This article examines the thesis put forth by Sampson and Laub (1993) that "social capital" over an offender's life course positively or negatively impinges upon their success in the community - i.e., ability to avoid criminal re-processing. Using a data set (N= 773) of male Canadian penitentiary inmates released to the community between 1983-1984, a test is made of the impact of both employment and marriage during a three-year supervision follow-up, controlling for race, alcohol involvement, prior juvenile convictions, and prior adult convictions. Because the sample does not represent a classic, longitudinal design, we consider this to be a partial test of the life course thesis. Regardless of whether the dependent variable is general or violent criminal recidivism, full-time employment and marriage remain significant predictors for male convicts -- employment being the more statistically significant of the two. Ironically, at the very time when the Canadian prison industry was disbanding their offender employment programs, this data suggests otherwise. Today, employment programs for offenders are politically unpopular yet they suggest promise when offenders can find meaningful and stable jobs. Structural intervention in market economies might be suggested. Is it therefore reasonable to ask: who is creating conditions favorable to criminality and are our prisons designed to maintain the employment marginality of offenders?
Matthew G. Yeager
Matthew G. Yeager is a clinical criminologist. He has a bachelor's in Criminology from U.C. Berkeley and has earned a mater's degree in Criminal Justice from the State University of New York, Albany. He is a Ph.D. candidate in sociology, in Carleton University, Ottawa, Ontario, Canada. His interests are sociology of law, sentencing, inequality, dangerous offenders, and gender issues.
By Gordon Bazemore and David R. Karp
Rarely considered in re-entry programs is the role of community service as a means of reintegration. We argue for the creation of a "Civic Justice Corps"; a program for parolees to return to the community in the spirit of service. A CJC would benefit both offenders and communities by allowing for "earned redemption"-enabling offenders to repair the harm caused by their crimes and regain community trust. Service may foster positive identity change leading to reduced recidivism and civic commitment, while also providing an opportunity for parolees to reestablish community social ties, leading to permanent housing and employment. We make the case for a CJC as well as review the research on the correctional use of community service.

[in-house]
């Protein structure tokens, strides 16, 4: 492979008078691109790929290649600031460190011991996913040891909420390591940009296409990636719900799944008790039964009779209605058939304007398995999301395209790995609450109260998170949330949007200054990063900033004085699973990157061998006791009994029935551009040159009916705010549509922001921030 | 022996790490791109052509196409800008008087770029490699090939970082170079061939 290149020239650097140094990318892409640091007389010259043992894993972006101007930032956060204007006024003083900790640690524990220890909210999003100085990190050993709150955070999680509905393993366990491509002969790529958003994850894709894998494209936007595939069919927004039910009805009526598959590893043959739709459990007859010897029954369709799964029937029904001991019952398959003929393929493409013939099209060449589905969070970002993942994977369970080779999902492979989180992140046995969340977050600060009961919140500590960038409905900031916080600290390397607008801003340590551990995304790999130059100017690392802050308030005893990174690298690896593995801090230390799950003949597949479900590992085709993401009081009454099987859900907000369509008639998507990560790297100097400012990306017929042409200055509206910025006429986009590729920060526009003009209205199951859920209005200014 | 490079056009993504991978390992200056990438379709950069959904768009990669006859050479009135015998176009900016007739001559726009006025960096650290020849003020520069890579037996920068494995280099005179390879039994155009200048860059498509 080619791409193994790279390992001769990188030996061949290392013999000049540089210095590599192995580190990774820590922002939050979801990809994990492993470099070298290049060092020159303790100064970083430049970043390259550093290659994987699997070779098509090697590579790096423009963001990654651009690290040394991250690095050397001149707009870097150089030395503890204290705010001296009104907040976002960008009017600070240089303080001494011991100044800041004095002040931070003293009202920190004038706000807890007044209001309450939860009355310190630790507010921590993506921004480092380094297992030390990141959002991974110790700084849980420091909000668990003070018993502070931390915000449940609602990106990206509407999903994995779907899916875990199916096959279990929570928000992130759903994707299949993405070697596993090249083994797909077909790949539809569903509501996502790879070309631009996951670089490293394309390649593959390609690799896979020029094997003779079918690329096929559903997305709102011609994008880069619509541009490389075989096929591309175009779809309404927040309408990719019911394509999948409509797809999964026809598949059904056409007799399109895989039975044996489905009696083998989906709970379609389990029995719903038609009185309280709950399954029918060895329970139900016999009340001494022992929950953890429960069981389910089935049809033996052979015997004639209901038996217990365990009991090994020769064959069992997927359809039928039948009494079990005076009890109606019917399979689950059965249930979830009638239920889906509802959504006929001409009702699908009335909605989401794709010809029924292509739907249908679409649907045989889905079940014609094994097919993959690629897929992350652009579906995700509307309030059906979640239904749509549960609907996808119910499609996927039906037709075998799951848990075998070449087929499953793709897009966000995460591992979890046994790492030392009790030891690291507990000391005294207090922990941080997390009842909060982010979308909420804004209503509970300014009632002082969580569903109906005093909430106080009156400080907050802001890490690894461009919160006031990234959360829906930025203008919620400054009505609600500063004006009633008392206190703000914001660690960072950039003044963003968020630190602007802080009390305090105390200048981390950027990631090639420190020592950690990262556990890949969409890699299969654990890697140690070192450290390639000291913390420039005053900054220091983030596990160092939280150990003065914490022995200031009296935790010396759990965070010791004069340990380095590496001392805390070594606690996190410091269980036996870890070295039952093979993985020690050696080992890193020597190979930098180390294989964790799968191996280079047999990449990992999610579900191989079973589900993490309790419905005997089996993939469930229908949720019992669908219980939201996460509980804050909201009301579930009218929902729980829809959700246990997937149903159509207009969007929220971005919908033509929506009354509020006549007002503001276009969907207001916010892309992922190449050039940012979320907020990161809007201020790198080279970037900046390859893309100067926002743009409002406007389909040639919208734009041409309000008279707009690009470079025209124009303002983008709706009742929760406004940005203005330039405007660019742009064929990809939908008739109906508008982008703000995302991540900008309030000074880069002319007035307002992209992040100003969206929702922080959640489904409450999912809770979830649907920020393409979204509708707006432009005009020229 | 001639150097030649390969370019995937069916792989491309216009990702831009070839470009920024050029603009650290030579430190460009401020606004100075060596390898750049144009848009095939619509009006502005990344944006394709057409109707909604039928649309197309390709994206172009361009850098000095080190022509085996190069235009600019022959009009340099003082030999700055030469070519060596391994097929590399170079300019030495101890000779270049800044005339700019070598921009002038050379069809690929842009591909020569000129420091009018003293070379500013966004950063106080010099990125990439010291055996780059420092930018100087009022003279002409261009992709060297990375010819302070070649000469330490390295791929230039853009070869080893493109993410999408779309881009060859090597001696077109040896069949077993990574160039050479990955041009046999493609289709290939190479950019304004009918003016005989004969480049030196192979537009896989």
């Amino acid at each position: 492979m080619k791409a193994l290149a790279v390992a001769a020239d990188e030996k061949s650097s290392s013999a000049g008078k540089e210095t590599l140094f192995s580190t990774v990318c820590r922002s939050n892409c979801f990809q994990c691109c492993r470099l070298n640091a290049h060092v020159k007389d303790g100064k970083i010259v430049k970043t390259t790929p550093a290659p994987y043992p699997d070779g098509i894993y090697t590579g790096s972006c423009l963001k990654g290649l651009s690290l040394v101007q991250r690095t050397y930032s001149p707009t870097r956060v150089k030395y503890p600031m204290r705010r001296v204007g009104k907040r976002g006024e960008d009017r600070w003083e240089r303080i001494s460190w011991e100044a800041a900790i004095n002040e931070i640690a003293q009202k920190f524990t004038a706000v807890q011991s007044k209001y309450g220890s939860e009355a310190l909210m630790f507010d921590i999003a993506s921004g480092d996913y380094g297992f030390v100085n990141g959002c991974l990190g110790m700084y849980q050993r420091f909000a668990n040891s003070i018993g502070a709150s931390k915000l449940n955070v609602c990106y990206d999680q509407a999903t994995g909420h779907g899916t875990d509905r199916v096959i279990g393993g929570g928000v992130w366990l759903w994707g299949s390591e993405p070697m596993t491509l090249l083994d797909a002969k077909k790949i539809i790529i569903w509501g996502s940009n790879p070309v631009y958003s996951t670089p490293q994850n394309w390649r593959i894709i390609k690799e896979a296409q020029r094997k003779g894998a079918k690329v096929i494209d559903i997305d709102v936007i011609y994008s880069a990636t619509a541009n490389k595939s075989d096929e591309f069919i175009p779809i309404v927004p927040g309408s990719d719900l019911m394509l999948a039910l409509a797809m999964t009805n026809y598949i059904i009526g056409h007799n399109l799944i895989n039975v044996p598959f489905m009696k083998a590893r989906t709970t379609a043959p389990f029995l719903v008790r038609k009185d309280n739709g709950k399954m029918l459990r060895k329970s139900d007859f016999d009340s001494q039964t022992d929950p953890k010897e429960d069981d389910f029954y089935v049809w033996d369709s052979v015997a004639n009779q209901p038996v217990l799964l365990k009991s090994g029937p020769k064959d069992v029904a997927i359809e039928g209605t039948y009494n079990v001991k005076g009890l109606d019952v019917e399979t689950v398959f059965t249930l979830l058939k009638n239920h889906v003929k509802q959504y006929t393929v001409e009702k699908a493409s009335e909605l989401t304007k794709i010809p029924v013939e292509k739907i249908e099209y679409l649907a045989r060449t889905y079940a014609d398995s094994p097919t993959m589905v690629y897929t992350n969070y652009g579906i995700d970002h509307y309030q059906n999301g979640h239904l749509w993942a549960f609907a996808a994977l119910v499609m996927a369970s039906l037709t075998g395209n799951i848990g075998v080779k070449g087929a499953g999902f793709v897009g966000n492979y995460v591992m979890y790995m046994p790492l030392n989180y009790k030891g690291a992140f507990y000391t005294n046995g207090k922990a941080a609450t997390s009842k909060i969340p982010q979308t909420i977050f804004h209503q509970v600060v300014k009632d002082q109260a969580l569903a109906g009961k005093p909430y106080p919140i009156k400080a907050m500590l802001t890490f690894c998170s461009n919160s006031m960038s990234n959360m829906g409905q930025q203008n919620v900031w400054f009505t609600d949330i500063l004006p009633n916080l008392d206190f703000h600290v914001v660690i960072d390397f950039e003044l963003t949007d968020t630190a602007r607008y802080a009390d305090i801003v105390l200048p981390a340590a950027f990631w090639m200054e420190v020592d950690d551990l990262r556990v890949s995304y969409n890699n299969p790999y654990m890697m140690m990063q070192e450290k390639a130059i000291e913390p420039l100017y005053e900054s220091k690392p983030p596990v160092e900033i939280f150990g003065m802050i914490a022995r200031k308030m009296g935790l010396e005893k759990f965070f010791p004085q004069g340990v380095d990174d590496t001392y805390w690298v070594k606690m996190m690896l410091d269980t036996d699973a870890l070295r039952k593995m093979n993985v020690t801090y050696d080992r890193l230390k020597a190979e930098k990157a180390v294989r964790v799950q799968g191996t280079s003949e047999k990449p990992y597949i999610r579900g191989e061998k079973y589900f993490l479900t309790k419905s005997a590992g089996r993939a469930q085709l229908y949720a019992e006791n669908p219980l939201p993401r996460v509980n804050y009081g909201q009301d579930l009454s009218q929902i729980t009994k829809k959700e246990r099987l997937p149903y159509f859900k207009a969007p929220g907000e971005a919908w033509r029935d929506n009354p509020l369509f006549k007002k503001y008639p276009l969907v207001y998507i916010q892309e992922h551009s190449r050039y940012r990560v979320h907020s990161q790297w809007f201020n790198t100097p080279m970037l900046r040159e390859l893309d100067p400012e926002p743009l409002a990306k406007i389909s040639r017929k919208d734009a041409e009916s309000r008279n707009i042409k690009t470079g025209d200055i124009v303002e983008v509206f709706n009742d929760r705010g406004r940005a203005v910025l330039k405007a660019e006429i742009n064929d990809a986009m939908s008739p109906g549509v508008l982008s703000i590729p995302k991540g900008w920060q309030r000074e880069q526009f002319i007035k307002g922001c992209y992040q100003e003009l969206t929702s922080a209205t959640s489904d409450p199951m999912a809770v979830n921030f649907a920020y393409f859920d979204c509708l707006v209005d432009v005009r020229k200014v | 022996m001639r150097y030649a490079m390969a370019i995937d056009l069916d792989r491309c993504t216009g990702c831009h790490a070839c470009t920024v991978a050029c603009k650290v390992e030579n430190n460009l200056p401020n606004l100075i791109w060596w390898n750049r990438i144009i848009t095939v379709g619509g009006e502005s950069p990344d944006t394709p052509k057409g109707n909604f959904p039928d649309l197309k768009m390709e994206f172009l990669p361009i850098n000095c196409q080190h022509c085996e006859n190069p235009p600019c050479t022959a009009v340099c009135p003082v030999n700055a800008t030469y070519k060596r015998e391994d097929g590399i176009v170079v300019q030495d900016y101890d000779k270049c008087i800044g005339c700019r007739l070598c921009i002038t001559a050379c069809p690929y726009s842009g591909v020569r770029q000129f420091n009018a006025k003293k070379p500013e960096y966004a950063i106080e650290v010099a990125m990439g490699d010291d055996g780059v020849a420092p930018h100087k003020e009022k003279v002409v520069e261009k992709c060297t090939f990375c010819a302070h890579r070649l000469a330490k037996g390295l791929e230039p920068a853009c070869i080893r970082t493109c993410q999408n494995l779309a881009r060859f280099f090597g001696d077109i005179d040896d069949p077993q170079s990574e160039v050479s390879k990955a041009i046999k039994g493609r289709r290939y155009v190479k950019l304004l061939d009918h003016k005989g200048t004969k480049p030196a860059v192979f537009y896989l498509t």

Gordon Bazemore, Ph.D.
Professor of Criminal Justice, Florida Atlantic University
Gordon Bazemore is professor of Criminal Justice at Florida Atlantic University. His primary research interests include juvenile justice, youth policy, community policing, corrections, and victims' issues. He is the author of over forty-five journal articles, numerous book chapters and monographs on these topics. Dr. Bazemore's recent publications appear in Justice Quarterly, Crime and Delinquency, The Justice System Journal, and the Journal of Sociology and Social Welfare. He has directed several recent evaluations of juvenile justice, corrections, and policing initiatives funded by the Florida Department of Health and Rehabilitative Services, the Annie E. Casey Foundation, and the U.S. Department of Justice. Dr. Bazemore is the Principal Investigator of a national action research project intended to pilot restorative justice reform in several jurisdictions, which is funded by the Office of Juvenile Justice and Delinquency Prevention. He is also completing a project funded by the Office for Victims of Crime,U.S. Department of Justice, to study the attitudes of judges and crime victims toward victim involvement in juvenile court.
David R. Karp, Ph.D.
Associate Professor of Sociology, Skidmore College
David Karp is Associate Professor of Sociology at Skidmore College in Saratoga Springs, New York. He conducts research on community-based responses to crime and has given workshops on restorative justice and community justice nationally. Current projects include an evaluation of Vermont's Offender Reentry Program, the impact of the death penalty on victims' families, and restorative practices in college judicial systems. He is the author and editor of four books and more than 50 academic articles and technical reports. His most recent book is Restorative Justice on the College Campus. He received a B.A. from the University of California at Berkeley, and a Ph.D. in sociology from the University of Washington.
Posted in Volume 1